Evidence shows that Trump “explicitly” endorsed tax fraud

NEW YORK (AP) — In the end, it wasn’t a last-minute smoking gun, but a prosecutor who insisted that evidence shows that Donald Trump was aware of a plan his Trump organization executives devised to prevent the they had to pay personal income tax on millions of dollars worth of benefits paid by the company.

After telling jurors on Thursday that Trump “knew exactly what was going on” with the plan, Manhattan Assistant District Attorney Joshua Steinglass continued, citing trial evidence and testimony that he said made clear “Mr. Trump explicitly approves of tax fraud.”

Steinglass, speaking on the final day before deliberations on the Trump Organization’s criminal tax fraud, showed jurors a lease Trump had signed for a Manhattan manager’s apartment and a memo initialed by the former president authorizing a pay cut for another manager who got perks.

He also cited Weisselberg’s claim, during his three-day testimony, that he told Trump he would pay him back after Trump agreed to cover his grandchildren’s hefty private school expenses. Weisselberg then adjusted his payroll to reduce his pre-tax salary by the cost of tuition.

“I mention all of this to show that this whole story of Mr. Trump being blissfully ignorant is just not real,” said Steinglass.

Trump himself is not on trial, as Steinglass reminded jurors, but Judge Juan Manuel Merchan gave him the green light to talk about Trump’s possible exposure to the plan after the company’s lawyers claimed in their summonses that Trump knew nothing about it.

Trump has denied knowing that Weisselberg and other executives evaded taxes, writing this week on his Truth Social platform: “There was no profit for ‘Trump’ and we knew nothing about it.”

After Steinglass ended Friday, Trump Organization attorney Michael van der Veen asked Merchan to declare a mistrial, arguing that the prosecution irreparably harmed the defense by effectively portraying Trump as a co-conspirator in the tax fraud scheme.

“I do not believe it is necessary to announce a mistrial. That’s not even a thought,” Merchan said, agreeing to instead warn jurors about Steinglass’s comments.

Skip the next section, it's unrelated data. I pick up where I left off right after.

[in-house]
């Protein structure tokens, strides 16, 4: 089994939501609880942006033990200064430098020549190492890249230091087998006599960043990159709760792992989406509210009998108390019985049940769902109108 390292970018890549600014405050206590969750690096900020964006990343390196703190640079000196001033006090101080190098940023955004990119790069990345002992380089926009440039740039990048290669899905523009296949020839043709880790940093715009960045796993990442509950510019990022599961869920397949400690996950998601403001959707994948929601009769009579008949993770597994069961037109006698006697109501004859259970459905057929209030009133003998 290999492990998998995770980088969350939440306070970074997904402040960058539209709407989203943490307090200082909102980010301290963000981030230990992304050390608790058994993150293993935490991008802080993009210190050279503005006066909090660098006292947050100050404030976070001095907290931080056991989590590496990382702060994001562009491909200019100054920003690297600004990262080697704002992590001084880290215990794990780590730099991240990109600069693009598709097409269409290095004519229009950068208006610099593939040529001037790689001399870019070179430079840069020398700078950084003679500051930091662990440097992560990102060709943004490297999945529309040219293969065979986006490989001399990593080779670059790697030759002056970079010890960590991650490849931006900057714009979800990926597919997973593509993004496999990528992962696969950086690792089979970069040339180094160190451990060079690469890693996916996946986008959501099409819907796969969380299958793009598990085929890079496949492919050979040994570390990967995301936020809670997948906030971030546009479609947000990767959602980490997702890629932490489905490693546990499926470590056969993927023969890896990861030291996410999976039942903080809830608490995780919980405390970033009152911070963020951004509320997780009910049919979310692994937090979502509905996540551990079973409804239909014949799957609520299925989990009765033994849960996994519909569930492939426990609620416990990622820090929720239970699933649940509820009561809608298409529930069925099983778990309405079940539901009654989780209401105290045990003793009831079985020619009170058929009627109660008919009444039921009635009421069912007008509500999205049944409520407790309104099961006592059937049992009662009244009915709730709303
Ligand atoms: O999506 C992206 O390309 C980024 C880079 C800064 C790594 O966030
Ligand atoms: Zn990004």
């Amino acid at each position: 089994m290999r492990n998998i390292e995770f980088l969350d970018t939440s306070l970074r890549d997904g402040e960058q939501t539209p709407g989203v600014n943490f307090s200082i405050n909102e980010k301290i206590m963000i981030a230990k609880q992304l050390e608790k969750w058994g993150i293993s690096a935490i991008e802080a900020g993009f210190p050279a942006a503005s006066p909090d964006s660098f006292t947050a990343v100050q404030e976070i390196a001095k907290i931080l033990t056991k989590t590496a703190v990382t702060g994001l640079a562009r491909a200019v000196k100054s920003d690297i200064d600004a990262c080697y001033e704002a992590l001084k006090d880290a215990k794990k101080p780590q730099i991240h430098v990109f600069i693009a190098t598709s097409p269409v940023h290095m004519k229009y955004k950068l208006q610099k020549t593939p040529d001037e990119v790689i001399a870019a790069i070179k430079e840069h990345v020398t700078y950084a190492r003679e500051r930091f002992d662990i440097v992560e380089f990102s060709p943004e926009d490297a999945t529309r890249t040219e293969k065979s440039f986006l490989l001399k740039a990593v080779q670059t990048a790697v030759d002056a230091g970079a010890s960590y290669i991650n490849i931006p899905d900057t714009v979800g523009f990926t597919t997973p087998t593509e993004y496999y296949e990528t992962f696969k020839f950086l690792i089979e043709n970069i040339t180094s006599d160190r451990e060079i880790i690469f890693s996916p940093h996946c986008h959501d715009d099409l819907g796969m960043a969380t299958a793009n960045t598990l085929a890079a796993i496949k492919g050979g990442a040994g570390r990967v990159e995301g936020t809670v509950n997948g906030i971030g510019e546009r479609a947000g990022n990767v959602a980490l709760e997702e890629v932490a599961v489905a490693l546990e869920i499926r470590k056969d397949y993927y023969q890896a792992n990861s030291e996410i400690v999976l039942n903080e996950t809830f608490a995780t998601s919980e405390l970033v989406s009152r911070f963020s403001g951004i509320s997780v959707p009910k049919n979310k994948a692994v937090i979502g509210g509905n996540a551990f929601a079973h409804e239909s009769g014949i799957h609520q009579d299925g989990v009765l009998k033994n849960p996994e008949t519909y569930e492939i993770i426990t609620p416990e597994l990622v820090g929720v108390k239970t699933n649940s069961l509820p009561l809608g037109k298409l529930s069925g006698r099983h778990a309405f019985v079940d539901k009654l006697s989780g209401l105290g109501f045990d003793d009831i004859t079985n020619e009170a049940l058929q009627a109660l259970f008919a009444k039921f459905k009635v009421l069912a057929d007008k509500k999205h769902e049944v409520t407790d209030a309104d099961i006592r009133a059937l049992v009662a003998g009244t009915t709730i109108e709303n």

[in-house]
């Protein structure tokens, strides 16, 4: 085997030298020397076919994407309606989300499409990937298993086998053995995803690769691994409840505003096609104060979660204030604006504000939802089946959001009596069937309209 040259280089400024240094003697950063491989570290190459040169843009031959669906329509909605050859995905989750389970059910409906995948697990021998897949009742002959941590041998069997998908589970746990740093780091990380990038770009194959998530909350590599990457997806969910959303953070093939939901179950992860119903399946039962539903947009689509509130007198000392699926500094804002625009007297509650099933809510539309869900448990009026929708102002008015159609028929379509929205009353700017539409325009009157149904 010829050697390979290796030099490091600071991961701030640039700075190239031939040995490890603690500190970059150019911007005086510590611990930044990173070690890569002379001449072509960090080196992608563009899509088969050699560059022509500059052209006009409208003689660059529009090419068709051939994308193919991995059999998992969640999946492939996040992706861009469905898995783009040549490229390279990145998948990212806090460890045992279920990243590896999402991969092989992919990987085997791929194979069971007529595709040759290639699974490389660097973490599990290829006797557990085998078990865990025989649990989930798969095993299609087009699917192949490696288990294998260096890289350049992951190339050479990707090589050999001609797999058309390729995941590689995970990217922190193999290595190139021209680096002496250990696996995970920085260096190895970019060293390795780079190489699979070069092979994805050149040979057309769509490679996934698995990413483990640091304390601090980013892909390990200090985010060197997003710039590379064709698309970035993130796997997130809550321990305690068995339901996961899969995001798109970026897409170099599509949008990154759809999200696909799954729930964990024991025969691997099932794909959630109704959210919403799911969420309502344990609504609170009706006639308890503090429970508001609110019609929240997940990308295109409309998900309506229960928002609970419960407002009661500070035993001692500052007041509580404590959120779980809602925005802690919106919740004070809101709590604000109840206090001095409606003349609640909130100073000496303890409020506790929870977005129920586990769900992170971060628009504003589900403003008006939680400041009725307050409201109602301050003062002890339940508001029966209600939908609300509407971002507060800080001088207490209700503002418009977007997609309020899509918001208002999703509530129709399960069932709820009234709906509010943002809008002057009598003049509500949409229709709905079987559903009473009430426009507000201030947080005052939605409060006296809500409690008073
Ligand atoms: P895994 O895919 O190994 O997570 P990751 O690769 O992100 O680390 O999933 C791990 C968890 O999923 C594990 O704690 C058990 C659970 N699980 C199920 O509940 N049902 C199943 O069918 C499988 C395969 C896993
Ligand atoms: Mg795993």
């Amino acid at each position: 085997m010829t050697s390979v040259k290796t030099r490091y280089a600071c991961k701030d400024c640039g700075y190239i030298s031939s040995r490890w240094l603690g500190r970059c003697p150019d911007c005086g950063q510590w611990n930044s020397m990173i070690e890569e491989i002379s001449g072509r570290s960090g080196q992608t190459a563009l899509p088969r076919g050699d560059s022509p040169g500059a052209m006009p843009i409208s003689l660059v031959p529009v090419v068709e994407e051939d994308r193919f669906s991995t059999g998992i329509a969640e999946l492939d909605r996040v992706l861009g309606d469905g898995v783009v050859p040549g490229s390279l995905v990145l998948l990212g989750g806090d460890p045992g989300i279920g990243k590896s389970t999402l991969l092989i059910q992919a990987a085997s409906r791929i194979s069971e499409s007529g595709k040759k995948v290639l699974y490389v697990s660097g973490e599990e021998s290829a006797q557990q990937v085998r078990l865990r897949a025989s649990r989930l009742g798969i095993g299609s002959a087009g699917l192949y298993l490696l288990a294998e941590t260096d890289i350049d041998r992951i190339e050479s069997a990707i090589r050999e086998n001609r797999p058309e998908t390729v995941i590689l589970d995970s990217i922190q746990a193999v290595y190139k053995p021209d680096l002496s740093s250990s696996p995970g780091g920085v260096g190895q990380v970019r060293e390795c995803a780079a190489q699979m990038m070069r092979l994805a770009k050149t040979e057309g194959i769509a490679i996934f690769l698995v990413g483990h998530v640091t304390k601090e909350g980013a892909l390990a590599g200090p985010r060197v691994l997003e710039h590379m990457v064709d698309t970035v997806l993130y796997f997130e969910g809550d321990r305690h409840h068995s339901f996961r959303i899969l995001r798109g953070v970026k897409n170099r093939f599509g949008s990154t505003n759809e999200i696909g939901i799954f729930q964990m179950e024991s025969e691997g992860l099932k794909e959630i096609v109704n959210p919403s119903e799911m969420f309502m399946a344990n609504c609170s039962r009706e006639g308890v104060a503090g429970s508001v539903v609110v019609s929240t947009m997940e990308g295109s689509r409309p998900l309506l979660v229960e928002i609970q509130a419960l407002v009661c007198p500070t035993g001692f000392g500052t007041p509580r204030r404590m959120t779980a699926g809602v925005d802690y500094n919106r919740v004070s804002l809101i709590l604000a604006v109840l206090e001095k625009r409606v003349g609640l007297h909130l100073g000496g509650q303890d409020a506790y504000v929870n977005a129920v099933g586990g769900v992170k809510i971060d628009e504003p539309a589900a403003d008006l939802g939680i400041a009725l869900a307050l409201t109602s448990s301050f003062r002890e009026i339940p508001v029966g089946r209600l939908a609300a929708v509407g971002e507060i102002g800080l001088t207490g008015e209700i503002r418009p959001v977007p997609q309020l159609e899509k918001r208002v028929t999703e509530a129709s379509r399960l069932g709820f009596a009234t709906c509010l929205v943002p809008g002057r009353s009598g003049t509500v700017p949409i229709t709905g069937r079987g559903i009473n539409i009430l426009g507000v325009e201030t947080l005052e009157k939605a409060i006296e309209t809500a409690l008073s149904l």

But Steinglass’s sudden focus on Trump’s knowledge of the plan, just as the Trump company’s trial was coming to a conclusion, begged the question: Why wasn’t he charged, too?

The Manhattan district attorney’s office declined to comment, citing the ongoing trial. District Attorney Alvin Bragg, who inherited the case when he took office in January, has said an investigation into Trump is “active and ongoing” and no decision has been made on whether or not to indict him.

The Trump Organization, the entity through which Trump manages his golf courses, hotels and other ventures, has been tasked with helping some top executives avoid paying income taxes on non-monetary compensation. The company’s case is the only lawsuit stemming from the Manhattan district attorney’s three-year investigation into Trump and his business practices.

Prosecutors allege the company is liable because Weisselberg and a subordinate he worked with on the plan, controller Jeffrey McConney, were “senior executive” agents entrusted to act on behalf of the company and its various entities. If convicted, the company could be fined more than $1 million.

The defense has alleged that Weisselberg masterminded the tax evasion on his own, without Trump or the Trump family knowing, and that the company was not profiting from his actions.

“We’re here today for one reason and one reason only: Allen Weisselberg’s greed,” Susan Necheles, attorney for the Trump Organization, said Thursday.

Weisselberg testified that Trump didn’t know, but that the Trump Organization did have some advantage because it didn’t have to pay him that much actual salary. Van der Veen peppered his summons on Thursday with the mantra of the defense: “Weisselberg did it for Weisselberg.”

“Their whole theory of the case is a hoax,” Steinglass said Friday morning before the jury entered the courtroom, as corporate lawyers tried to temper his rhetoric.

One apartment in Manhattan paid for by the company even went to Weisselberg’s son, Barry, ostensibly so he could respond quickly to emergencies at the Central Park rink the company operated.

“This is all part of the Trump executive’s compensation package: free cars for you, free cars for your wife, free apartments for you, free apartments for your kids,” Steinglass said. Barry Weisselberg, he joked, “didn’t live on a Zamboni in Wollman Rink. He lived in an apartment on Central Park South.

At the beginning of the trial, Merchan warned the defense and prosecution not to talk about Trump, so as not to give jurors the impression that real estate honcho was or should have been at the defense table for a long time.

But the judge noted on Friday that the tenor of the trial changed after lawyers and prosecutors frequently mentioned Trump during arguments and testimony, even though he did not testify and did not attend the trial.

Steinglass, wrapping up his summary, told jurors that Trump was “the elephant that’s not in the room.”


Follow Michael Sisak on Twitter at twitter.com/mikesisak and send confidential tips by going to https://www.ap.org/tips/.

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